England pulls off stunning Round of 16 upset prevailing 2-1 against Norway

Following Australia’s stunning upset of Brazil in Round of 16 play, England followed suit with a 2-1 triumph against a powerful Norwegian squad who had ambitions to reach the semifinals. The heroics were attributed to Lucy Bronze, who converted on a long-range strike that proved to be the game-winner.

In front of a crowd of soccer enthusiasts at Ottawa’s Landsowne Park (where Norway played in Group B competition), England made history with their victory. Of note, it was the first time that England had prevailed in a Women’s World Cup contest that extended beyond Group play.

Considering the heartbreak that English soccer fans have felt with the performances of their men’s teams in international play, the 2-1 victory is a landmark moment in English women’s soccer history. In a tournament that has proven to be very difficult to come back and win if a team allows the first goal in match play, the English managed just that.

After neither team could score in the first half, Norway’s Solveig Gulbrandsen scored the game’s first goal at the 54th minute. Her header off the corner kick went past English goalkeeper Karen Bardsley off the top crossbar. Despite allowing the goal, Bardsley had some solid performances in the first half, stopping the likes of Isabell Herlovsen and Ada Hegerberg.

Of note, England would tie the score in a similar fashion as Stephanie Houghton converted a corner kick by heading it across the face of goal. The game-winner would come 15 minutes later as Jodie Taylor found Bronze. Releasing a shot to the near post, Bronze would fire it into the top corner past Ingrid Hjelmseth.

Despite not scoring in the contest, Manchester City’s Jill Scott was essential in helping set up plays, especially forcing a corner that resulted in Houghton’s game-tying goal. She also planted herself to the right of the penalty area, allowing Bronze the chance to capitalize on an eventual right-footed drive that made English soccer history.

Although Norway was unable to tie the game, they provided a remarkable effort, proving why they were the 2013 European Championship runners-up. Of note, the Norwegians maintained control for most of the match, especially with 51 minutes of possession. They also outshot the English by a 14-12 margin, including 5-3 on goal. For a proud soccer nation that was looking to win its first World Cup since 1995, the loss was more visceral as they had been unbeaten in their four previous matches against England in major tournaments.

England moves on to the quarterfinals against host country Canada. Of note, the last three World Cups have seen the squad suffer losses in the quarters, having reached the stage automatically after qualifying from group stage. Emotions will certainly run high for both sides as both look to reach the semifinals for the first time. Of note, Canada, who is coached by Englishman John Herdman, defeated England by a 1-0 tally in pre-tournament play.

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Plenty of future franchise players selected in historic NWHL Draft

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As the dream of a true professional women’s hockey league continues to take shape, the National Women’s Hockey League (NWHL) Draft served as a key ingredient in helping fulfill such promise. With its four charter franchises each having five picks, there was no shortage of outstanding talent to choose from.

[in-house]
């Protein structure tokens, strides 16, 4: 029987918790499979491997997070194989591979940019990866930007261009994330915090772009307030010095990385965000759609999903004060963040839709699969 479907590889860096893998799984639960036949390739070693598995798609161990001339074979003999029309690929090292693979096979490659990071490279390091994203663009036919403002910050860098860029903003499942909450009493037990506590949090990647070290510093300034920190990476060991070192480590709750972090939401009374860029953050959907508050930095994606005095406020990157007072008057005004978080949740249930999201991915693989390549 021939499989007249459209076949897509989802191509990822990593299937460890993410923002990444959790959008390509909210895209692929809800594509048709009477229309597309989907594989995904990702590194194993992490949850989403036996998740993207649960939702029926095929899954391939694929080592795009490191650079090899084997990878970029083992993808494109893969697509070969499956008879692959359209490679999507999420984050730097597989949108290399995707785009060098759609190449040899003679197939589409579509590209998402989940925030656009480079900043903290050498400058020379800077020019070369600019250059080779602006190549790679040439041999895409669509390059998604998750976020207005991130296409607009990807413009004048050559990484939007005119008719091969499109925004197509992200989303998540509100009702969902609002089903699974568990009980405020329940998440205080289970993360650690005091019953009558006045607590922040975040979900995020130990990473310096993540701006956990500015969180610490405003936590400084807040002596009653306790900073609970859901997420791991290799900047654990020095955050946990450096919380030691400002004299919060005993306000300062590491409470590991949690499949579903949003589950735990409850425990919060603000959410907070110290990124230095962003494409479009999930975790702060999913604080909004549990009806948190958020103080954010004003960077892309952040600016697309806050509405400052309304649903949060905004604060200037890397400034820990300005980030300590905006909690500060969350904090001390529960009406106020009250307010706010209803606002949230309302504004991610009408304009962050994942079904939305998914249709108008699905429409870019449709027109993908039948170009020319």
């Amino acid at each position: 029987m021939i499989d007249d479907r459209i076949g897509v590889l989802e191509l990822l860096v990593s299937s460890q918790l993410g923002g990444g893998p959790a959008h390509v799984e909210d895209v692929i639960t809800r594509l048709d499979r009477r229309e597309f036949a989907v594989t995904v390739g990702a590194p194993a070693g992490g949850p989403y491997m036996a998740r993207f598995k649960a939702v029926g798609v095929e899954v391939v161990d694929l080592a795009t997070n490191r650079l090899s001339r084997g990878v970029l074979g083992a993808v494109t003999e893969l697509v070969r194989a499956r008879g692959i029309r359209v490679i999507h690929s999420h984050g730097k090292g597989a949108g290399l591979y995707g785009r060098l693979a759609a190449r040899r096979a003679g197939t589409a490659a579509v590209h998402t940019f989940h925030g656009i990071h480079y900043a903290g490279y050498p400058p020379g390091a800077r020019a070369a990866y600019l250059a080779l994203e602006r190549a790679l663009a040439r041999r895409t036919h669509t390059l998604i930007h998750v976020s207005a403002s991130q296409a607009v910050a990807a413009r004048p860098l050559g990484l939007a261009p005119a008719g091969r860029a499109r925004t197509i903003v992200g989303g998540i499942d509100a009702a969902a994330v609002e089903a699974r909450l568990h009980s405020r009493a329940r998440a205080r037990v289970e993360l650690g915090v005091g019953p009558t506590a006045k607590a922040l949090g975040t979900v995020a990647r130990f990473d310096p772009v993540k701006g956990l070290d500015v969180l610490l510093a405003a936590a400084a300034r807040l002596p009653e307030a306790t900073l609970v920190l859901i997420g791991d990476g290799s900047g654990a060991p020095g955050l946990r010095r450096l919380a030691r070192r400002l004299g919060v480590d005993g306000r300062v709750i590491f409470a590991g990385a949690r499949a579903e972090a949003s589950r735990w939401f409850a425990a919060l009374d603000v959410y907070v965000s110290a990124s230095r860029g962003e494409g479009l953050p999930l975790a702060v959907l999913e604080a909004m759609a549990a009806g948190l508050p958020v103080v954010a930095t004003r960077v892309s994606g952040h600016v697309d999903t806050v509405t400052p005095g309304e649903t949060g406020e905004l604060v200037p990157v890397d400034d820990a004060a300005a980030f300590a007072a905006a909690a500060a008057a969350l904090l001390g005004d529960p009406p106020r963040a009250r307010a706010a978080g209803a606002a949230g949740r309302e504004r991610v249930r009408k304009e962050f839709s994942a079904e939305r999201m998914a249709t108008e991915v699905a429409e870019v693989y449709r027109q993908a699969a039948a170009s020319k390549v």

Selecting first overall was the New York Riveters, contemplating between 2015 Patty Kazmaier Award winner Alexandra Carpenter and 2015 Frozen Four champion Hannah Brandt. Considering that both were also teammates on the US national team that captured the gold medal at the 2015 IIHF Women’s Worlds in Malmo, Sweden, one agreeable aspect was that both are truly world-class talents.

Opting to acquire Carpenter with the first pick, it would prove to be the beginning of a pattern for the Riveters. Considering that Carpenter is a member of the Boston College Eagles, the Riveters grabbed two of her teammates as well. Having also played with Carpenter on the US team in Malmo, Haley Skarupa and Dana Trivigno were selected 5th and 13th overall, respectively.

Although every draft pick has one year of NCAA eligibility remaining, the challenge is signing those players upon graduation.
There is no question that attempting to select players from the same school may prove to be a key strategy in helping ensure that such picks do not go to waste.

The Connecticut Whale employed the same strategy as well. Wisely selecting Brandt with the second pick overall, the Whale opted to draft two of Brandt’s teammates from the Minnesota Golden Gophers. Picked 10th overall was Milica McMillen, while Maryanne Menefee, who has served as Brandt’s linemate for the past three season was surprisingly still available at the 14th spot.

Still available at the third overall, the Boston Pride were ecstatic to obtain Kendall Coyne. Although Illinois is her home state, she did attend prep school in Massachusetts, where her hockey skills first shone. Having played three seasons of NCAA hockey with Boston’s Northeastern University, she is definitely looked upon as a homegrown talent by New England hockey fans. The chance to extend her career at the NWHL level in Boston shall only cement her legacy as one of the most talented women’s hockey players to play in the hockey mad city.

Of note, Coyne was part of a Pride draft class that featured three other players from New England-based schools. Selected seventh overall, Harvard’s Emerance Maschmeyer ended up making history twice. Not only was she the first Canadian-born player selected in the history of the draft, she was also its first-ever goaltender. Joined by Harvard teammate Miye D’Oench (15th overall) and Boston College’s Lexi Bender, it will be a unique experience for these Beanpot rivals to play for the same club at the professional level.